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Watch the lesbian scene that never actually made it into Love Actually

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It’s that time of year again: the time when it’s ok to watch Love Actually on repeat, or maybe in between viewings of The Snowman, Miracle on 34th Street and, of course, It’s a Wonderful Life.

This year marks a decade since Love Actually was first released, (feel old? Us too) and with that shocking revelation, comes another: the film which celebrated love’s omnipresence was also intended to include a lesbian couple.

As with all creative pursuits, there comes a time when you have to get pretty brutal with the cutting, which is what happened with Richard Curtis.

The scene (which you can watch below) was intended to follow-on after another that also remained on the cutting room floor, which saw Emma Thompson’s character’s son being reprimanded for writing an ‘inflammatory essay’ by a stern headmistress (Anne Reid).

The following scene sees Reid return home after work to her female partner, who we see is dying of terminal cancer. The scene that plays out between the two women is incredibly touching, and incredibly sad.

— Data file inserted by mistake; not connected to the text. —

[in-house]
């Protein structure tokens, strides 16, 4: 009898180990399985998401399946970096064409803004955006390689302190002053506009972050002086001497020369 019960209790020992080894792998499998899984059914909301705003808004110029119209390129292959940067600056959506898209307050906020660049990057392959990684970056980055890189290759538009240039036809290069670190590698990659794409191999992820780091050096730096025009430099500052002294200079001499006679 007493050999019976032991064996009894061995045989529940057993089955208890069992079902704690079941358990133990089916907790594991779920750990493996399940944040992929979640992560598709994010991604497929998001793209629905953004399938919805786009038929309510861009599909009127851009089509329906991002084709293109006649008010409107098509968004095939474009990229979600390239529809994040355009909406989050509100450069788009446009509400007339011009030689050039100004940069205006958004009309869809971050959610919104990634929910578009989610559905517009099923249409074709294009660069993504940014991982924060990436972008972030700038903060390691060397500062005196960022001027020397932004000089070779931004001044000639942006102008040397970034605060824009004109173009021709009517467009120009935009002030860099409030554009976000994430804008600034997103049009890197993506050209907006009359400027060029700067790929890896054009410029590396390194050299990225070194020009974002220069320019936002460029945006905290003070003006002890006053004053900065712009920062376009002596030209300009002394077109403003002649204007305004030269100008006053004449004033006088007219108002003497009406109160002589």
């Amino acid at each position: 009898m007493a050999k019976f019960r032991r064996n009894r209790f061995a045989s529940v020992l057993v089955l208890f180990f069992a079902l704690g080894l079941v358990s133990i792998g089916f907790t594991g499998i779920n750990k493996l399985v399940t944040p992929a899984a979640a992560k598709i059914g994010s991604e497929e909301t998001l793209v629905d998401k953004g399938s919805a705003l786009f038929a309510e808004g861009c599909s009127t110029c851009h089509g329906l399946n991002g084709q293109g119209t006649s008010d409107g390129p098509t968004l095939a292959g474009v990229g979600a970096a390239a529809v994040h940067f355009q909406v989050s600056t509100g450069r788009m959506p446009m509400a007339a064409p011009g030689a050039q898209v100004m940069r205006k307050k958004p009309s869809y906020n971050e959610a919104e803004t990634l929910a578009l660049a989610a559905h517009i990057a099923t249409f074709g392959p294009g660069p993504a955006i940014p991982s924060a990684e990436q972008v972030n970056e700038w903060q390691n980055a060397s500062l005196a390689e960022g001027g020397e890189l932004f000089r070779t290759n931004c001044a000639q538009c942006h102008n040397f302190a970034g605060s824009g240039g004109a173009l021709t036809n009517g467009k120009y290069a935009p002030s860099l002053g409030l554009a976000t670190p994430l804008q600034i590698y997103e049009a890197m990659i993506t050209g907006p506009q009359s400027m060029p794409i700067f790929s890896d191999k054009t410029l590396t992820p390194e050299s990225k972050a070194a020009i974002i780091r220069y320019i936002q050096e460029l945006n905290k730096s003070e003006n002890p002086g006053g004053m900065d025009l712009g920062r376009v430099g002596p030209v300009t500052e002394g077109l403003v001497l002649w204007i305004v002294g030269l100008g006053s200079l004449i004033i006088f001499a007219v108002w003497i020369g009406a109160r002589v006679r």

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Speaking about the cut director, Richard Curtis, says he was sad to see the scene go, but it no longer made sense after the scene with Thompson’s son had to be cut. He says:

“The idea was meant to be you just casually met this very sort of stern headmistress… and the idea was meant to be that later on in the film… we suddenly fell in with the headmistress and you realise that no matter how unlikely it seems, that any character you come across in life has their own complicated tale of love.”

The deleted subplot is even more tearjerking than the scene where we see Emma Thompson silently sobbing to Joni Mitchell’s Both Sides Now.

Perhaps the film didn’t need any more sad subplots, with adultery and spousal bereavement already in the mix, but it would definitely have been a positive addition, to see the film tell a more diverse story of love, with the inclusion of a lesbian relationship.

Either way, we wish it had stayed in. Watch it and weep:

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